These displays can be enjoyed for both Christmas and Hanukkah, although the latter is less common. That being said, there are plenty of Hanukkah displays as well as famous Hanukkah decorations in cities like Houston (the Hanukkah House), New York (the world's largest Menorah in NYC and the second largest in Brooklyn, as well as drive-through light shows by the Jewish Federation of Central New York), Los Angeles (the Chanukah Car Parade and Menorah Lighting in Brentwood), Washington D.C. (Hanukkah Drive-In Minyan and Candle Lighting Celebration) and more.

Find A Christmas Tree Together

friends choosing Christmas trees with dog

Another relatively easy way to include your dog in the holiday season is to go pick out a Christmas tree together. Many tree farms and tree lots allow dogs to accompany you as long as they are on a leash. Just make sure to do some research to ensure you choose a dog-friendly location. This not only includes your dog but also offers an opportunity to get them outdoors and provide some enrichment. However, be sure not to let them pee on the trees!

Spread Joy And Cheer

doodle dog in front of people caroling singing chistmas carols

There are numerous ways to spread holiday cheer with your pet. For example, you can share homemade treats, whether they are for humans or specifically for dogs, with your human and canine neighbors. You can also take your dog Christmas caroling, provided they enjoy meeting people. If not, you can always participate in a virtual or at-home caroling session with your dog. Additionally, you and your people-loving dog can deliver holiday cards or small gifts. While the holidays aren't solely about gifts, they do play a significant role. Therefore, you can also spread cheer by involving your dog in gift-giving. Take your dog with you to give your neighbors, friends, or family gifts.

Get Crafty With Stockings, Ornaments, Wreaths And More

woman and her dog with giant Christmas wreath DIY wreath

If you love crafts, the holidays offer a fantastic opportunity to get creative for your pets. You can craft personalized holiday stockings, DIY ornaments using your dog's paw print or photos, and even a pet-friendly advent calendar for the weeks leading up to Christmas. Another option is taking your dog on a winter walk to collect natural items for a DIY wreath, using branches, leaves, pinecones, and more (here's Chewy's step-by-step instructions for making a rustic, foraged wreath). Just ensure that you only use items that are pet-safe, as many plants, berries and grasses can be harmful or even toxic to dogs. If you aren't crafty, you can always purchase customized items and kits to create ornaments for your dog.

Go Shopping Together

women shopping with poodle dog during winter

While the holidays aren't solely about gift-giving, it is indeed a significant part of the season. One enjoyable holiday activity to do with your dog is going shopping for all those gifts. Of course, you'll need to find stores that allow dogs or visit outdoor markets and stores. You can also involve your pet in the fun of selecting their own gifts by visiting a pet store and letting them choose some goodies!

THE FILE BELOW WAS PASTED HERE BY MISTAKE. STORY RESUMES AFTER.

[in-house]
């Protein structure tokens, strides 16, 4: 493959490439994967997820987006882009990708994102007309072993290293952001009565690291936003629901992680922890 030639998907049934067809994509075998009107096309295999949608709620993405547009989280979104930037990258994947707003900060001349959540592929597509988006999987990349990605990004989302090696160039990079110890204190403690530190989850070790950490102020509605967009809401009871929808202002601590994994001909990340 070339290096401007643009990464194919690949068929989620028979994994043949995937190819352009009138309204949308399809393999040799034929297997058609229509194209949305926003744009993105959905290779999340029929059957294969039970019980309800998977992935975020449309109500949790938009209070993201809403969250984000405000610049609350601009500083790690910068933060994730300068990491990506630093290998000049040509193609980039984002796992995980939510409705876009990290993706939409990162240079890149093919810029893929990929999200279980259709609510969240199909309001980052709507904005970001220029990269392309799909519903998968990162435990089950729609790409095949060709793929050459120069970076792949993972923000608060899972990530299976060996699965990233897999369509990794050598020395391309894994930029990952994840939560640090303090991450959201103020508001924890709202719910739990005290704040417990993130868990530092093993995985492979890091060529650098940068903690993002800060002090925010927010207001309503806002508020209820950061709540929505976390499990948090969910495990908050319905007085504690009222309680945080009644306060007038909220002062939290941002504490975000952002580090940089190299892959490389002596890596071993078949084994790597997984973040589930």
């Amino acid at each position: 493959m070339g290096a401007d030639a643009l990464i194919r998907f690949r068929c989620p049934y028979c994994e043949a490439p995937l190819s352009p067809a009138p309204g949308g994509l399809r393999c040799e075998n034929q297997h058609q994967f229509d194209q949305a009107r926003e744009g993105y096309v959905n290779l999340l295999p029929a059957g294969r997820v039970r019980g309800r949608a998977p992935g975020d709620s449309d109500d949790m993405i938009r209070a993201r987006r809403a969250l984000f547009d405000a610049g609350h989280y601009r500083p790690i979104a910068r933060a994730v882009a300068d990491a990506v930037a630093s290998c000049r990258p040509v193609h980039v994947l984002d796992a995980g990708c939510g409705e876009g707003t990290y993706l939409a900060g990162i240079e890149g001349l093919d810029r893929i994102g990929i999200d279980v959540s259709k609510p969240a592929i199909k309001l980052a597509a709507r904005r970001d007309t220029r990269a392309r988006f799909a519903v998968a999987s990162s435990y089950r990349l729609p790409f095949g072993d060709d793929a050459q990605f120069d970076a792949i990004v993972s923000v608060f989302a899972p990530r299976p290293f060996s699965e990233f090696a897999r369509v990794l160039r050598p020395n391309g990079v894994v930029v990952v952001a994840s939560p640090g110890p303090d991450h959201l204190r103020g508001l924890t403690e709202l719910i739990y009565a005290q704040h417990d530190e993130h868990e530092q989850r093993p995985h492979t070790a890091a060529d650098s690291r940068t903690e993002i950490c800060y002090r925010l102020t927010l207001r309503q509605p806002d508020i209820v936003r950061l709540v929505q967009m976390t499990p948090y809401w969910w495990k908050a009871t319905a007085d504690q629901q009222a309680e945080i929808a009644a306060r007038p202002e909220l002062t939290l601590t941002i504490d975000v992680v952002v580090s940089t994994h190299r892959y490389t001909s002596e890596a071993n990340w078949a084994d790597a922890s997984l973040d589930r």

Decorate For Your Pet And Decorate Their Spaces (Safely)

two dogs looking at customized personalized Christmas stockings

You can also engage your pets in holiday decorating with pet-friendly decor ideas. Create a festive atmosphere for your pets by incorporating seasonal pet food mats, pet stockings filled with their favorite treats and some new toys, holiday family photos with your dog, special spots on the tree, holiday-themed dog decorations and art, dog-safe Menorahs, or even a talking Mensch on a Bench (fun idea: pair it with a Furbo or other treat-dispensing dog camera to make it seem like the Mensch is giving treats). You can also opt for holiday-themed toys and attire, such as collars, bandanas, outfits, sweaters, and more. Another simple idea is to make your dog's bed or their favorite spot on the couch extra cozy with holiday-themed or wintery blankets.

Pro Tip: Train your dog to "light candles" using tap lights. Place eight tap lights on the ground and teach your dog to turn them on with their nose or paw. You can have your dog light the appropriate number of candles each night together.

Wear Holiday Attire And Ugly Sweaters Together

woman and dog sitting on ground by Christmas tree and fireplace wearing Santa hats and Christmas attire together

Dressing up your pets in holiday outfits is a delightful way to involve them in the celebrations. Consider Santa costumes, Hanukkah outfits, booties, matching pajamas for dogs and owners, and festive sweaters as excellent options. If you prefer a more subtle approach, themed collars, bows or bowties, bandanas, and more can add a touch of holiday spirit to your pet's attire. You can also purchase ugly Christmas sweaters and ugly Hanukkah sweaters for both you and your pet. Just ensure your dog is comfortable wearing such attire, and that it is designed for comfort and easy movement.

For some fun ugly sweaters for both Christmas and Hanukkah, please check out our article! You can also explore other options on Amazon:

Play Holiday-Themed Games Together